Sunday, July 28, 2013

The Gospel According to Zacchaeus - Grace for Shame (1)

(The following excerpt is taken with permission from "Grace for Shame, The Forgotten Gospel" by John A. Forrester, pp188-)

At the cross Jesus bears shame for the human race. In the journey to the cross Christ is seen taking on himself the shame of others as he sets them free. He is demonstrating what it means to take up the cross daily - to bear daily the shame of others.

Jesus enters Jericho and is passing through. A man is there by the name of Zacchaeus. He is a chief tax collector and is wealthy. He wants to see who Jesus is, but being a short man he cannot because of the crowd. So he ruins ahead and climbs a sycamore-fig tree in order to see Jesus coming down the road.

Zacchaeus is a man ensnared in shame. As a Jewish tax collector, working for the Roman occupying forces, he is a social outcast, a reject. In fact he is a chief tax collector, a title that ironically only makes him less honorable (thus more shameful). His mother had named him Zaccaeus, a name that means "pure," or "righteous", but he has grown up a "sinner." His very name mocks him ("There goes Mr. Clean!")

In meeting Zaccaeus we are meeting a man who has squandered all of the deposit of honor he received at birth. In a world of honor and shame his credit rating is zero. His short physical stature is a metaphor for his diminished personhood He is one to be over-looked. Alongside other men he is inconsequential. Nevertheless, he has worked his way into the position of chief tax collector. If he has no respect, at least he has power. And he has money. In his accumulation of power and wealth he is attempting to make up the deficit in his depleted self. But the inner hunger remains.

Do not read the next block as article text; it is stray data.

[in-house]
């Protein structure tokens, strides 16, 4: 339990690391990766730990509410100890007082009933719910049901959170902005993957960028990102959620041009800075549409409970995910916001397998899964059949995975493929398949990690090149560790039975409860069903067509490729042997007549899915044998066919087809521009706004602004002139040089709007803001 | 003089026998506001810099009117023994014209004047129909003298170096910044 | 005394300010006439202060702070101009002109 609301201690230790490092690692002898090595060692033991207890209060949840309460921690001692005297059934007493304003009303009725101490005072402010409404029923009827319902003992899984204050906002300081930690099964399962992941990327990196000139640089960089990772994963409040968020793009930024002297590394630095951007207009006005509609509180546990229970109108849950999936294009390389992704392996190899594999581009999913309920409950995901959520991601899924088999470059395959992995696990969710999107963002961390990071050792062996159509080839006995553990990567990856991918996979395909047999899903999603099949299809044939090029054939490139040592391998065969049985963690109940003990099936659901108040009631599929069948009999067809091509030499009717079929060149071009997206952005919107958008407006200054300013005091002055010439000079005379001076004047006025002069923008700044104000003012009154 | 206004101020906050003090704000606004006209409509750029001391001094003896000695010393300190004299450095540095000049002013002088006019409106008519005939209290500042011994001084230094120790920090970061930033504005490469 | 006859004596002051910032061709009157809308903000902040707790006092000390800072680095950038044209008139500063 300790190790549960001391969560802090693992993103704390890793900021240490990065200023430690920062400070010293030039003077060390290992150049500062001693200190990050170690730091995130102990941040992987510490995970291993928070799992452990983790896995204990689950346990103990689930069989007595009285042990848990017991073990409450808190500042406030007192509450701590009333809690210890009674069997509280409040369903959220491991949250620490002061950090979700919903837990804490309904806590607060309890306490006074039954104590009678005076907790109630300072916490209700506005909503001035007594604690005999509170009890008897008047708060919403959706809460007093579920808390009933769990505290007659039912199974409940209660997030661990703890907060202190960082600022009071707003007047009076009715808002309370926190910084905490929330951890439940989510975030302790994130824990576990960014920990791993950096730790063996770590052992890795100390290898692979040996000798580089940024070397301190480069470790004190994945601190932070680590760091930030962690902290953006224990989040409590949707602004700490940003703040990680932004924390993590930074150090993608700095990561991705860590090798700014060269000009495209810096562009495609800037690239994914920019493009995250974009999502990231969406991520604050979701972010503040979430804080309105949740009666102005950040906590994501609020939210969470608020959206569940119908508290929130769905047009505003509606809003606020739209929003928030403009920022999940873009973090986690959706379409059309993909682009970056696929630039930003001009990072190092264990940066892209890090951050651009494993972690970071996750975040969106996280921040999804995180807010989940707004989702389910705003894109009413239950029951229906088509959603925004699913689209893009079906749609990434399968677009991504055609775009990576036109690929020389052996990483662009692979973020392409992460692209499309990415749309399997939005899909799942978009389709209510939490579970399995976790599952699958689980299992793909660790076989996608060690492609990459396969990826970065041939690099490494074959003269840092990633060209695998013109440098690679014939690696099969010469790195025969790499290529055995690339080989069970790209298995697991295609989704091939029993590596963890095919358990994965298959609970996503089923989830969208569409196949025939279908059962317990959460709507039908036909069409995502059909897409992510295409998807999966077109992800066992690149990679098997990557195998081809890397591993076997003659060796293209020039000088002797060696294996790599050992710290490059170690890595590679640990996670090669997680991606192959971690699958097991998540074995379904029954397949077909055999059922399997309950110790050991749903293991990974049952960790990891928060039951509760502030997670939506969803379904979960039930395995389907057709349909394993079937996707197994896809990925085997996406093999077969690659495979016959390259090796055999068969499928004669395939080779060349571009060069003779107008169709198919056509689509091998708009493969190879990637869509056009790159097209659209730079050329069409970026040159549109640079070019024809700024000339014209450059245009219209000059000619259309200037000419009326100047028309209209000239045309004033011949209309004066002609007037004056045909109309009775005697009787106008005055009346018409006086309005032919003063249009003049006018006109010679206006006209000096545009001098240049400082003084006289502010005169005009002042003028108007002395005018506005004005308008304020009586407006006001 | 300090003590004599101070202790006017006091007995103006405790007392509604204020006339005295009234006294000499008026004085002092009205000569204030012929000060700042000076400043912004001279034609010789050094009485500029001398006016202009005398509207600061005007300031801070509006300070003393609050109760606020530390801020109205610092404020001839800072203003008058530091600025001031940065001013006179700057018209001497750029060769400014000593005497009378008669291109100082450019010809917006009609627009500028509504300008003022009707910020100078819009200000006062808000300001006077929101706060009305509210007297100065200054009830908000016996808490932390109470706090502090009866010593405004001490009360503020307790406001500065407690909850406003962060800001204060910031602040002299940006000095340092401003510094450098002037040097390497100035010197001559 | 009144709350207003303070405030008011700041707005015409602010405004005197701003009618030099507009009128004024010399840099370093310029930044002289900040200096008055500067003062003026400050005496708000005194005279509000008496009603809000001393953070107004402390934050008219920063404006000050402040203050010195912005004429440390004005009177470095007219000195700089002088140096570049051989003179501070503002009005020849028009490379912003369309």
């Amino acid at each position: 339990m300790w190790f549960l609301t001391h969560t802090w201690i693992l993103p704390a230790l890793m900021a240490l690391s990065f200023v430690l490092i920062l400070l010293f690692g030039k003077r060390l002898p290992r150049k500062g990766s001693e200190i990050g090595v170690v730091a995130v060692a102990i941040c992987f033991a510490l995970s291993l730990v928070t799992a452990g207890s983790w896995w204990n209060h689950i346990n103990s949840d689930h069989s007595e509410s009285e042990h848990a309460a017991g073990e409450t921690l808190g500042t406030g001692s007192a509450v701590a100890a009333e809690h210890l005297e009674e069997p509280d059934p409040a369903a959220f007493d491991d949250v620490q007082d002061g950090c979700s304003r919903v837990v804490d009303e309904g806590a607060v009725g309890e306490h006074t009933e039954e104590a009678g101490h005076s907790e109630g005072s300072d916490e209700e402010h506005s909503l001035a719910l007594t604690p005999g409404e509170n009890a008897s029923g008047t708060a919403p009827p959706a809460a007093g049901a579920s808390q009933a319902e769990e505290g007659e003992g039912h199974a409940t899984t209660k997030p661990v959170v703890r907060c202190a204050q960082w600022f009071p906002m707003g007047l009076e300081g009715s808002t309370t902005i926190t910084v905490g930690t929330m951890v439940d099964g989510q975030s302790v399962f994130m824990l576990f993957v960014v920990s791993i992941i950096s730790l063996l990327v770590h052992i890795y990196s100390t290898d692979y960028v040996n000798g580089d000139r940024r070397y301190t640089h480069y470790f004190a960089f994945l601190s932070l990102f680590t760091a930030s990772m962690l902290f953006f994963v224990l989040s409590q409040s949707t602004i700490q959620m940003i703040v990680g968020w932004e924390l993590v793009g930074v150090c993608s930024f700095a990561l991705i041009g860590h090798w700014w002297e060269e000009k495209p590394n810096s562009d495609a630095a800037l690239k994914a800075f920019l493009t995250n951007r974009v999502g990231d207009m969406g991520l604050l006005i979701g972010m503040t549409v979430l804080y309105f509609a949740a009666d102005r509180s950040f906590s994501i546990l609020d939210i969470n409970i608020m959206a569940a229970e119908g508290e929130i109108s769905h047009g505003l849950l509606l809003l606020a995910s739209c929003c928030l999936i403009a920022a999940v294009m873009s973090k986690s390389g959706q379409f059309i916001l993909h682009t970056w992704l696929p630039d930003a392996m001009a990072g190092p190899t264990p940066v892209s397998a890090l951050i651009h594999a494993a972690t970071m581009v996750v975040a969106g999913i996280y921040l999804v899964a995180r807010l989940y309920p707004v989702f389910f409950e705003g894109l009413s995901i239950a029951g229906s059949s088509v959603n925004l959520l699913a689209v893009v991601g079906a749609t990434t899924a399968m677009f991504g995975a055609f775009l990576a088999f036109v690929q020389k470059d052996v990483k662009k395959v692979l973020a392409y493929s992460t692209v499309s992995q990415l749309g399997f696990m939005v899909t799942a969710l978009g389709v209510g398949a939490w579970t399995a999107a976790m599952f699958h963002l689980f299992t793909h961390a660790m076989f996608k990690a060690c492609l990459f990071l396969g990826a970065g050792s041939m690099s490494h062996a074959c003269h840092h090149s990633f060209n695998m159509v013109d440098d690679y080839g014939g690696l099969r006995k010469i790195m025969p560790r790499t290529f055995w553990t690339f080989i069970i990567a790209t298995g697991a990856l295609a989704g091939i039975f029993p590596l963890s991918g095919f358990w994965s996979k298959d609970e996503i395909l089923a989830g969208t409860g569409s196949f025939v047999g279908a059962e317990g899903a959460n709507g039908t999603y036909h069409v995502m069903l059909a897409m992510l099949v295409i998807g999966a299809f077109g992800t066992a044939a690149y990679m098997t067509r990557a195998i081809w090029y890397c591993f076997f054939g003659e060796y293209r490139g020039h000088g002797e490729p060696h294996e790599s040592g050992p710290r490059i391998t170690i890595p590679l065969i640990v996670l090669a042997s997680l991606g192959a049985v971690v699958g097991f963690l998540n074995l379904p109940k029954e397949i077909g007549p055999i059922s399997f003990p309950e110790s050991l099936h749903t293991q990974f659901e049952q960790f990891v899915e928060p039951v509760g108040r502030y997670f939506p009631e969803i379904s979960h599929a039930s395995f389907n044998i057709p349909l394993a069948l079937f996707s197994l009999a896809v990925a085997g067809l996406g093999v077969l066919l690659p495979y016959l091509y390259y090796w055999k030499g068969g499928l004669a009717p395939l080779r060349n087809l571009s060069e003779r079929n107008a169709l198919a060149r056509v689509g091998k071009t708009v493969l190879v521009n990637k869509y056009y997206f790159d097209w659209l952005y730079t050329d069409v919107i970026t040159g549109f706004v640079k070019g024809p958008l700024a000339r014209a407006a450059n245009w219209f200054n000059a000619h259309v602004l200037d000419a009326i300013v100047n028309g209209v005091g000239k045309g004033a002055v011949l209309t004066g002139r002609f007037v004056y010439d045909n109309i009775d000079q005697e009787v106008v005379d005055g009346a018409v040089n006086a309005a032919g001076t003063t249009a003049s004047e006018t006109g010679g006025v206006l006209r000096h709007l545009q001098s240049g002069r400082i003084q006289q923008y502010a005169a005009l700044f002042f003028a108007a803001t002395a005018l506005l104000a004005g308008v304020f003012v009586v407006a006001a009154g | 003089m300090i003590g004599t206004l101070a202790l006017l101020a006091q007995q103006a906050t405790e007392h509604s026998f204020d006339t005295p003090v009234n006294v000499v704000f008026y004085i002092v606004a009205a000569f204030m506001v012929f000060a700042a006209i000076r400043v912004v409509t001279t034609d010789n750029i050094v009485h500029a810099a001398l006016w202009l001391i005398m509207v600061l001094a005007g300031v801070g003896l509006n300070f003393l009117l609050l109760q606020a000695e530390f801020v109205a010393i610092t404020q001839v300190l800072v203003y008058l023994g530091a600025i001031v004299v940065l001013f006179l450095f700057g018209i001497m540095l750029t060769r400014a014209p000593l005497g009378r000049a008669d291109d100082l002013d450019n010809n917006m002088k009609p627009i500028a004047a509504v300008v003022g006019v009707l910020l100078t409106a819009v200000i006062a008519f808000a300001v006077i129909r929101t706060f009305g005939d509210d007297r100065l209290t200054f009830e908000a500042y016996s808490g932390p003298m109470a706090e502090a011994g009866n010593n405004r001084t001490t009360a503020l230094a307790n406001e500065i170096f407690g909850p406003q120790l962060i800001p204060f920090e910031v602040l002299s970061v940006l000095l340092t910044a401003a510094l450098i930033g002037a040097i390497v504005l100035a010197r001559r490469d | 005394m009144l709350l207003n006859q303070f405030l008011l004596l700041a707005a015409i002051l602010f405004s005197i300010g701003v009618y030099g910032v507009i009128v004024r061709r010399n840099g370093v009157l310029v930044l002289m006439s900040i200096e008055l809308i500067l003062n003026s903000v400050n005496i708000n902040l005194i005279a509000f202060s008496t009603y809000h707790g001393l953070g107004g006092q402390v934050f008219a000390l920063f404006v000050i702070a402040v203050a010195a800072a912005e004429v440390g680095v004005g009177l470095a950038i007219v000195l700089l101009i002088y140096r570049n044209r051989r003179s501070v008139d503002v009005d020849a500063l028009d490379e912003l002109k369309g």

Not only is Zaccaeus a shamed person but he is also shameless! He runs ahead. A mature man in a position of authority would not run in that society. It would be undignified and degrading. But Zaccaeus has no respect worth protection. Not only does he run, he also climbs a tree. A ridiculous little man perched like a bird on a branch, but who cares?

Here is the sham;e-healing presence of Jesus. He "overlooks" no one. He could have chuckled at the sight of the little man in the tree, but he shows deep respect. In using Zacchaeus' name, Jesus recognizes his "distinct subjectivity and personhood". Furthermore, Jesus "looked up" to Zaccaeus. This becomes a metaphor of Jesus' humility. He reveals himself to Zacchaeus as needy. Jesus needs a place to stay. Zacchaeus is given the dignity of helping out the famous Jesus in his time of need. He gets bragging rights. All of this, of course, is done very publicly. Just as shame is loss of public place, honor is gain of public place.

John Forrester's book, Grace for Shame: The Forgotten Gospel is essential reading for anyone who has a desire to reach across the barriers presented by newcomers to North America. People who grow up in an honor-shame based culture will generally not feel comfortable in a service where guilt-forgiveness is preached. This book is available through

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